Voracious and eccentric, Peggy Guggenheim was a famous art dealer best known for her tasteful collection, bohemian lifestyle, and controversial love affairs. Born into a wealthy family, she inherited a keen business mind as well as an irresistibly sensual charm, and made Guggenheim one of the world’s most iconic household family names. Take a look at some of the most unforgettable discoveries and collections of her life.
Peggy Guggenheim was a patron, friend, and lover to some of the greatest minds of the 20th century. She was a force of her time, occupying a position rare for a woman during the eve of cataclysmic events, such as the Second World War. It is important to add that Peggy herself helped many artists, such as Max Ernst, to flee Europe during this time, essentially saving their lives. She shipped hundreds of works of art back to America, where they would have otherwise been persecuted and destroyed according to the Nazi ban on what they called “degenerate” art. This ban unimaginably included works by Pablo Picasso, Paul Klee, and Henri Matisse.
At the opening of one of her exhibitions, Peggy Guggenheim said “I wore one of my Tanguy earrings and one of my Calder in order to show my impartiality between Surrealist art and Abstract art.” It was both sets of earrings, made as gifts especially for Peggy, that were in themselves works of art, as well as many others. Yves Tanguy, a Surrealist painter, created exquisite miniature oil painting earrings in his style for Peggy, knowing her fascination for jewellery as well as her famously exotic attire. Calder’s earrings, however, were abstract copper structures, much like his other work, which focused on balance and form. In the winter of 1946, at a later commission from Peggy, Alexander Calder also made a unique silver headboard for her bed at home, the likes of which were unusual for Calder and a very personal gift. Portraying aquatic aspects of nature, this gift was also to become a renowned work of art in itself, that was eventually hung suspended and seemingly floating against a white wall.
It is no accident that Marini’s bronze sculpture The Angel of the City (1948), depicting a naked man with an erect phallus riding an elongated poised horse, is placed at the entrance to the Guggenheim collection in Venice. One of Guggenheim’s most beloved pieces, as much for its resplendent sense of joie de vivre, as for its amusing nature, it is also an iconic piece of work by the artist representing the ecstasy of youth, life and manhood. It was said that the phallus was detachable, and that Peggy would often attach or detach it at the wrong time, causing a shock to the unprepared passer-by. Marino Marini was one of the most famous Italian sculptors of the 20th Century and his angel continues to guard the entrance to Peggy Guggenheim’s collection, safeguarding not only her most valuable works of art, but also preserving her sense of the absurd and girlish humour.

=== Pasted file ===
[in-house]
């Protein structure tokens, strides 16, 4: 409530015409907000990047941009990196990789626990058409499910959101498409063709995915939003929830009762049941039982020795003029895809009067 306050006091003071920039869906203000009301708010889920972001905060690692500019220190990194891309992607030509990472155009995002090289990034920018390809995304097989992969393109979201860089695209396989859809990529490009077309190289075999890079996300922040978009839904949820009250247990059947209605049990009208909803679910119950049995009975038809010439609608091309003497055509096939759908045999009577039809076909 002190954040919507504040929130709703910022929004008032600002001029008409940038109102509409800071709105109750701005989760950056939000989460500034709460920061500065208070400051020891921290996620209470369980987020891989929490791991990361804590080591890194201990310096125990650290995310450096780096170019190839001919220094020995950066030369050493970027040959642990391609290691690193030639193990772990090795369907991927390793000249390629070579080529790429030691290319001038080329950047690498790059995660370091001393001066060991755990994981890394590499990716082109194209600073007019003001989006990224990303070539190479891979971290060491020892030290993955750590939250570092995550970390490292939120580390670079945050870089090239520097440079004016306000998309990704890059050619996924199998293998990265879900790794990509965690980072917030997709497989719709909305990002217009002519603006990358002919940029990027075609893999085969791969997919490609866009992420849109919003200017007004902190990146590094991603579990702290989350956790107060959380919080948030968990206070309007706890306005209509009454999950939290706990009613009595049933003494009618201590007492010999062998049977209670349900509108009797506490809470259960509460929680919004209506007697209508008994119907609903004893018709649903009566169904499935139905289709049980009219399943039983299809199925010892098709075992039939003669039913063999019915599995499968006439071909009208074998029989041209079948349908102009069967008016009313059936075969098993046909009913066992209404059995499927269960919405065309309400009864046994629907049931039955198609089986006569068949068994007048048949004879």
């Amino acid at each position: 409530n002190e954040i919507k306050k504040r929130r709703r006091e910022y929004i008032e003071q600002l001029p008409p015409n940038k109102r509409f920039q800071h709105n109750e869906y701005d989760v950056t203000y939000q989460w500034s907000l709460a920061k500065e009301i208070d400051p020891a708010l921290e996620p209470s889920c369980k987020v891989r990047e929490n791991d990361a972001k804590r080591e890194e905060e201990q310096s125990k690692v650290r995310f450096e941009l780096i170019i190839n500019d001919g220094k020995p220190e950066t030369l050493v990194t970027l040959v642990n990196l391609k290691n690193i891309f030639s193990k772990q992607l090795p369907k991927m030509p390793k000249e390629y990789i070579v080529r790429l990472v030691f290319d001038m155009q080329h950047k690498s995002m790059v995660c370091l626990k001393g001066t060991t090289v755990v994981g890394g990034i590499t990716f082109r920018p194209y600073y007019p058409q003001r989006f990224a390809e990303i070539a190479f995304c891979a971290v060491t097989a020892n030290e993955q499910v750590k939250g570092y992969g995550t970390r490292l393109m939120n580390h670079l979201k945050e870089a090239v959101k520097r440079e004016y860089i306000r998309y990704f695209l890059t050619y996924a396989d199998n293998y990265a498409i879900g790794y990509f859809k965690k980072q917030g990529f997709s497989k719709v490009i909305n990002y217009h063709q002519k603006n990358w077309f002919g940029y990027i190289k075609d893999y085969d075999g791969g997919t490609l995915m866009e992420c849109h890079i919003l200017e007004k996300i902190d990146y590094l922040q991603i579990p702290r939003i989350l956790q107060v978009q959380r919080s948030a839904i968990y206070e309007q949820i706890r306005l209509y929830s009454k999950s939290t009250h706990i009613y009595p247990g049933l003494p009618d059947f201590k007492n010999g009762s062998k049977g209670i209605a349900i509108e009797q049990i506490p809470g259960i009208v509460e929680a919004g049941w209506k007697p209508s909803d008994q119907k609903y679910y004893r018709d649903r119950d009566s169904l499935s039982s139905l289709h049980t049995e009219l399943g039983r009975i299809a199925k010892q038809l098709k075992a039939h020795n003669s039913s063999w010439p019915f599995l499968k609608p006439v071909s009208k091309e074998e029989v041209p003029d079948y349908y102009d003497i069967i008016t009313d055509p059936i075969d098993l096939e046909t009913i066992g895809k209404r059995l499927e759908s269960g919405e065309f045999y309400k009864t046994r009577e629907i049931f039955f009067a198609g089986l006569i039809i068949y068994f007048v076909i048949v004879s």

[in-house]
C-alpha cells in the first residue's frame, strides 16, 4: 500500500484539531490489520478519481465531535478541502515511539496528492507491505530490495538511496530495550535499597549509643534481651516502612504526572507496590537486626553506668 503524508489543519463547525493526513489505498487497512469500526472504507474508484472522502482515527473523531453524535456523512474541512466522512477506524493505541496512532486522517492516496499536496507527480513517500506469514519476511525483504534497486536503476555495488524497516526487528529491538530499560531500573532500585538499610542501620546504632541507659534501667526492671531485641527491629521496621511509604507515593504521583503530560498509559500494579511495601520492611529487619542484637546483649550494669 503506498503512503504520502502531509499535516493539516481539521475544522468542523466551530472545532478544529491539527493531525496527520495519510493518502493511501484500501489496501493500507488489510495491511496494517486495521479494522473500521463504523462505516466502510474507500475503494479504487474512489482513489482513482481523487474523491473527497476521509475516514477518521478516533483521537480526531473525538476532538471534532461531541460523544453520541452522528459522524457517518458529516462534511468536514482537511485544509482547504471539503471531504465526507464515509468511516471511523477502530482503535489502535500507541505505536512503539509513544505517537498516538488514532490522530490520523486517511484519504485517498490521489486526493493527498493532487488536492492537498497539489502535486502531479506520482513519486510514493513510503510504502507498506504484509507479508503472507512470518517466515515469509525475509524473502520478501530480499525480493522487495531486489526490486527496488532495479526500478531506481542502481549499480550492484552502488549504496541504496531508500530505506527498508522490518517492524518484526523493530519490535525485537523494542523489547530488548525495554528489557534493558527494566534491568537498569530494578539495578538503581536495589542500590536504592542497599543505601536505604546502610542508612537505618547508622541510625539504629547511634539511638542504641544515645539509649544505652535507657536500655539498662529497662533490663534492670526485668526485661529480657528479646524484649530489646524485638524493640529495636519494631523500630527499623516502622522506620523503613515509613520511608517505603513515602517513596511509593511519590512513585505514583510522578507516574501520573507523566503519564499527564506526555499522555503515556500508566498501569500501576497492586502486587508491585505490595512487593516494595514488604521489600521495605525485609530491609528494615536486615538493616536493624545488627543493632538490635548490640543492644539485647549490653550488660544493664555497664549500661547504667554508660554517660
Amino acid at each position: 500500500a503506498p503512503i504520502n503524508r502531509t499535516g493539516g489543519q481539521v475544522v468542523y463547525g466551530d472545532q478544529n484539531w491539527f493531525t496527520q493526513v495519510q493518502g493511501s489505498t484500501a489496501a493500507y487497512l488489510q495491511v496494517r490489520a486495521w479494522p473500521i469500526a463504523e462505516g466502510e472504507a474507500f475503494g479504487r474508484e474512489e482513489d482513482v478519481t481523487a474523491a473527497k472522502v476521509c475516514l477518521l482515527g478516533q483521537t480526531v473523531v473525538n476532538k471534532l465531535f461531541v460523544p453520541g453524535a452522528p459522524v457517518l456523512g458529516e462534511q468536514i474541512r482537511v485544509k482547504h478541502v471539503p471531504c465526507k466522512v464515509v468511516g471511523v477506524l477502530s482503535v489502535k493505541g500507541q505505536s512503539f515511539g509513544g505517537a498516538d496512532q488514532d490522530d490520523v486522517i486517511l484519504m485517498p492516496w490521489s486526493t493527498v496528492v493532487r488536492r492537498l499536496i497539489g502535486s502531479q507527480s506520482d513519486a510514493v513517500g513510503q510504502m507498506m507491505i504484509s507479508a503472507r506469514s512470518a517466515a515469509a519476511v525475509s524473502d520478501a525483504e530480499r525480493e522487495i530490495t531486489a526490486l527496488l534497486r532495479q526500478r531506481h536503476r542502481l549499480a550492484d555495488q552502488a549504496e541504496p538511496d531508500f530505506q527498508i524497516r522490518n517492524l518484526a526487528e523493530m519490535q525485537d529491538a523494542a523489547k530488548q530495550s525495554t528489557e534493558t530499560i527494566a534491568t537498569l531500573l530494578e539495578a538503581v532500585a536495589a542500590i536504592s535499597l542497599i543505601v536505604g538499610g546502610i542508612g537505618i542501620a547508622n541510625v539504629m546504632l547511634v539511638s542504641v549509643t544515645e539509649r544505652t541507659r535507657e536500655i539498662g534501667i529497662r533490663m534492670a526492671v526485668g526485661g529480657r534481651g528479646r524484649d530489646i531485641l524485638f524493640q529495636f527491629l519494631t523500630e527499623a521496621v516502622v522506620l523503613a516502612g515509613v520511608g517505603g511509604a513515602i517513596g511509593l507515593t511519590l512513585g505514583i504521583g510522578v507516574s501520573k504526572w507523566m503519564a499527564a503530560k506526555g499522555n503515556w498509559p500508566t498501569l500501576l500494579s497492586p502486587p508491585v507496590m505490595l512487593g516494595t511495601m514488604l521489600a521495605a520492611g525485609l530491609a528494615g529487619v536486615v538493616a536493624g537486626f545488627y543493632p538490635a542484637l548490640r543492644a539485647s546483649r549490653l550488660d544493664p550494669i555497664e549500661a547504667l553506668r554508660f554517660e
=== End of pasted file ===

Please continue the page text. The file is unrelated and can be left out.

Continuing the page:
Exhibited at Peggy Guggenheim’s Art of the Century gallery in New York, which ran from 1942 to 1947, was Constantin Brancusi’s marble sculpture Bird in Space (1923). Brancusi was fascinated throughout this era with the subject of the bird in flight, and in this case his sculpture portrays a stretched oblong bird, made recognisable by its streamlined figure and pointed end to represent a beak. An intimate friend of Brancusi’s and a great admirer of his work, Peggy purchased the sculpture, along with various others from his works. It was said that Constantin Brancusi began to weep when he parted with this particular piece of his and that Peggy could not tell if his reaction was from having to part with his artwork or herself, as it marked the end of their relationship. It is a wonderful, romantic moment filled with humour, but also an example of Peggy Guggenheim’s business shrewdness.
In no other case was Peggy Guggenheim as single-handedly responsible for exposing the world to an unknown artist than with Jackson Pollock — one of the most influential and well-known abstract impressionist painters of all time. Although a heavy drinker, discovered working for the Guggenheim Museum as a carpenter, Peggy quickly recognised Pollock as a talented artist and commissioned a large wall-sized piece titled Mural (1943), measuring 8ft tall by 20ft long, for the hallway of her new town-house. Jackson Pollock‘s technique of dripping paint onto the canvas revolutionised painting as a medium, moving it further into the modernist era and it was Peggy’s constant support, as a friend and financier, which allowed him the materials, time and lifestyle with which to create his paintings.
After successfully setting up the Gallery Guggenheim Jeune, Peggy Guggenheim organised an exhibition showcasing children’s artwork, which included her own daughter Pegeen’s drawings. Also a part of this art collective was the young Lucien Freud, grandchild of psychoanalyst Sigmund Freud, which astoundingly meant that Peggy was the first person to ever exhibit Freud’s work. She had a knack throughout her life for being the right woman in the right place, at the right time, as well as having the ability to consistently recognise talent, even that of young emerging artists. Lucien Freud went on to become a highly acclaimed British painter; his bold, fleshy, textured work remains an example of some of the most outstanding interpretations of the human body and technically talented depictions of nudes in oil paint.